Just a clusterfuck. And it’s ours. We made it. With no way to get out.
(With regards to the movie, the one Netflix made falls short of the book. Armando Iannucci might be the only one who could do it a profane sort of justice. Truth is stranger than fiction; I’m not sure satire is possible when reality descends into farce.)
The Operators covers, in excellent prose and with perfect pacing, three broad topics. First, the insanity and futility of America's war in Afghanistan. Second, the way decisions are made in Washington and at the Pentagon -- the bureaucratic battles, the petty resentments and one-upmanship, the alliances and betrayals. And third, the realities of journalism -- the tradeoffs journalists engage in between access and honesty, the way journalists allow themselves to be seduced and suborned by the powerful figures they purport to hold to account.
For nonfiction, the book was an unusually gripping read (I listened to the audio version in my car, and many evenings sat in the driveway after getting home, unable to turn it off). Hastings turns this trick by avoiding preaching, and instead illuminating his broad themes through a specific focus. The insanity and futility of the war are represented by the heart-aching death of Army Corporal Mike Ingram. The White House and Pentagon turmoil is told via the story of the rise and fall of General Stanley McChrystal, America's commander of the International Security Assistance Force in Afghanistan. And the realities of journalism are presented through Hastings' account of his own decision-making process; of the temptations he felt (and, to his credit, resisted); and of the reactions of other journalists to his coverage of McChrystal and the war.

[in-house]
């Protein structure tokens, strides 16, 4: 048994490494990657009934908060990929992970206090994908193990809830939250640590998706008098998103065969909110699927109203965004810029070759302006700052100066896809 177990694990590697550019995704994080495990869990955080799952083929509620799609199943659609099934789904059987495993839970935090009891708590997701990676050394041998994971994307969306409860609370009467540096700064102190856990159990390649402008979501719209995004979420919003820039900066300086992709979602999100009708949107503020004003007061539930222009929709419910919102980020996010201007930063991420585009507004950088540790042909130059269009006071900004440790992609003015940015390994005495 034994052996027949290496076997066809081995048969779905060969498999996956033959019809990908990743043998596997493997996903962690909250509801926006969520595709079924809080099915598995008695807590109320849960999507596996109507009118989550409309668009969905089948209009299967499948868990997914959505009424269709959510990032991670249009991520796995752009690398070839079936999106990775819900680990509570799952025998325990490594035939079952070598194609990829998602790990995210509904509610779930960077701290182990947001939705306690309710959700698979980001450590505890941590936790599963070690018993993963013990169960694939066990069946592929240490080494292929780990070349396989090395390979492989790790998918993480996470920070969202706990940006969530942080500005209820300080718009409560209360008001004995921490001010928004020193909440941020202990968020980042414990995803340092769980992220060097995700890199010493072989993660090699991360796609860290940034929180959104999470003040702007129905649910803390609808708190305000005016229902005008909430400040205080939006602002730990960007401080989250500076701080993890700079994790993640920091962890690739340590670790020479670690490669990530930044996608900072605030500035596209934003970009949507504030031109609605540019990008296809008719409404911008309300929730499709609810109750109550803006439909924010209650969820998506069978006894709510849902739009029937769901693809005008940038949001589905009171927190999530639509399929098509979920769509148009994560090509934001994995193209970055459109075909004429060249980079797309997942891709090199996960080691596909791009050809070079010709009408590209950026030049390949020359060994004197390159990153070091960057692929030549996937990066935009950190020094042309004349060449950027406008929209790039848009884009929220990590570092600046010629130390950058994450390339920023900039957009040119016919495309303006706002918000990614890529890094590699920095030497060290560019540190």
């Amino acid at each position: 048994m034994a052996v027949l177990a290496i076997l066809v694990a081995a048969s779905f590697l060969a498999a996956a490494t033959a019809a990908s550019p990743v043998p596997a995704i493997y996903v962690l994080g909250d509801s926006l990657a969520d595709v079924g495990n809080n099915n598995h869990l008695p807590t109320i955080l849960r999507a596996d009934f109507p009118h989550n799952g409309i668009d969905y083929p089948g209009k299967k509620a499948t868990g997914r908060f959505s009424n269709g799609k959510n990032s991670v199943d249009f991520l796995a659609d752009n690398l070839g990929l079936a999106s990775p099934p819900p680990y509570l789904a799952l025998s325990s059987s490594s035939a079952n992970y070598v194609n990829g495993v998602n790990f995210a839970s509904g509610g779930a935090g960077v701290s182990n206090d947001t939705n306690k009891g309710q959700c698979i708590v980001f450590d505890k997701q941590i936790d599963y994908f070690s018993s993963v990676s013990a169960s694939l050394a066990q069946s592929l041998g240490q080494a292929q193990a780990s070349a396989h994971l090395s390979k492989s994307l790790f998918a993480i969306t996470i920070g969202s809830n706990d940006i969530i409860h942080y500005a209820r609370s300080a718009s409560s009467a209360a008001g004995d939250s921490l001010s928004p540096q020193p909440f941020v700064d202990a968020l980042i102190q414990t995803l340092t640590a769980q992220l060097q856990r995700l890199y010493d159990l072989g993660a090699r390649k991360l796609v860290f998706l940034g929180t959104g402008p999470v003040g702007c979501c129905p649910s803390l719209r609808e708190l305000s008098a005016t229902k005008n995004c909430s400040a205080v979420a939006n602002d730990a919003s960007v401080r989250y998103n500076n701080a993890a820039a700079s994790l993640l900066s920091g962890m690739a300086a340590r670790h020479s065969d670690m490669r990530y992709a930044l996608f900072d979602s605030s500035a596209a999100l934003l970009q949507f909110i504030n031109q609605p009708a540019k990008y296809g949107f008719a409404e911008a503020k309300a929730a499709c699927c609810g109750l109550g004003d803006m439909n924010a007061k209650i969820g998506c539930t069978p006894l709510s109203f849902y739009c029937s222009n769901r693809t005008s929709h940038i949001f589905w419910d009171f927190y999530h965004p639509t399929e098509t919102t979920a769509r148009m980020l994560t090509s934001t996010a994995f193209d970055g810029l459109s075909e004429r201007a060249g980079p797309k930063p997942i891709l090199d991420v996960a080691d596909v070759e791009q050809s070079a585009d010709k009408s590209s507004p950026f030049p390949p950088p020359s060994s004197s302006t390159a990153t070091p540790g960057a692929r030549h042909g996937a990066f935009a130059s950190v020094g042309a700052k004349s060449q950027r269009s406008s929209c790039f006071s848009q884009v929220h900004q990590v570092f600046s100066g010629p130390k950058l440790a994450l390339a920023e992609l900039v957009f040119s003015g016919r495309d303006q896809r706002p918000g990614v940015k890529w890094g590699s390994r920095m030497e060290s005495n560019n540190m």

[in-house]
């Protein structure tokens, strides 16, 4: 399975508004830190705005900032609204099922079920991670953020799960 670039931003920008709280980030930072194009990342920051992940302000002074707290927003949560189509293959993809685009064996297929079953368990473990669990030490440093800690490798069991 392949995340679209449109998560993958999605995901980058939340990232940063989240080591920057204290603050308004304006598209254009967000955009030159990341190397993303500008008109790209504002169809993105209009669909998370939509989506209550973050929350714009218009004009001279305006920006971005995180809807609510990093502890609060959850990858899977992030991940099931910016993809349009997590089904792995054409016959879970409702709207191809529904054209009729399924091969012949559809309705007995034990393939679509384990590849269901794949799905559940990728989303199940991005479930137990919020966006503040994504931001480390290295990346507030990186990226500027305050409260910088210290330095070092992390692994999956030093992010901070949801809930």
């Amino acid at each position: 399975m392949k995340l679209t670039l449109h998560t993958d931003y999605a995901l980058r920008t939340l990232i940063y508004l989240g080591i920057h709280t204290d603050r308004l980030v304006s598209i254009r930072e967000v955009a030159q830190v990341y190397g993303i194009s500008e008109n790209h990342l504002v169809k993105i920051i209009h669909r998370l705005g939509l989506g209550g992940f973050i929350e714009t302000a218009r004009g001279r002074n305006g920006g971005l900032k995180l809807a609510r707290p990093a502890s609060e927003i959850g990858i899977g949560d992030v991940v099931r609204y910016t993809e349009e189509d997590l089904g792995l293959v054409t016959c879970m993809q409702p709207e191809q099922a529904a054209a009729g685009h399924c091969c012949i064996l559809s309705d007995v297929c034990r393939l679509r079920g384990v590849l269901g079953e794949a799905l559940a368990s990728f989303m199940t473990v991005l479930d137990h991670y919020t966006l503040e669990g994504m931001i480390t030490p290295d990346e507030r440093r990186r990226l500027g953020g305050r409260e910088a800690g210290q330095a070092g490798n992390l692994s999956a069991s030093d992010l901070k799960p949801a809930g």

The subtitle is spot-on: this really is a wild and terrifying inside account, and a deeply affecting one, too. I highly recommend it.
The author of this book is also the author of a Rolling Stone magazine article on General Stanley McChrystal which resulted in his resignation as commander of the war in Afghanistan. Some of the book describes the time the author spent with the General's staff both in Europe while they attended various public events and continues in the war zone as well. Apparently the General spends a great deal of time on public relations and had a large staff to help him present a positive image. War duties seem to come second. And General Patraeus (aka General Betray us) who took over for McChrystal is also likened to a publicity hound. The relationships between the military commanders in Afghanistan, the US ambassador, and the White House are all screwed up. The Afghan people seem to have a choice between ongoing war, corrupt government, or fanatical Muslim rule. If you were not already cynical about this endless war, this book will remove all doubts that we have sacrificed blood and treasure for any worthwhile goal.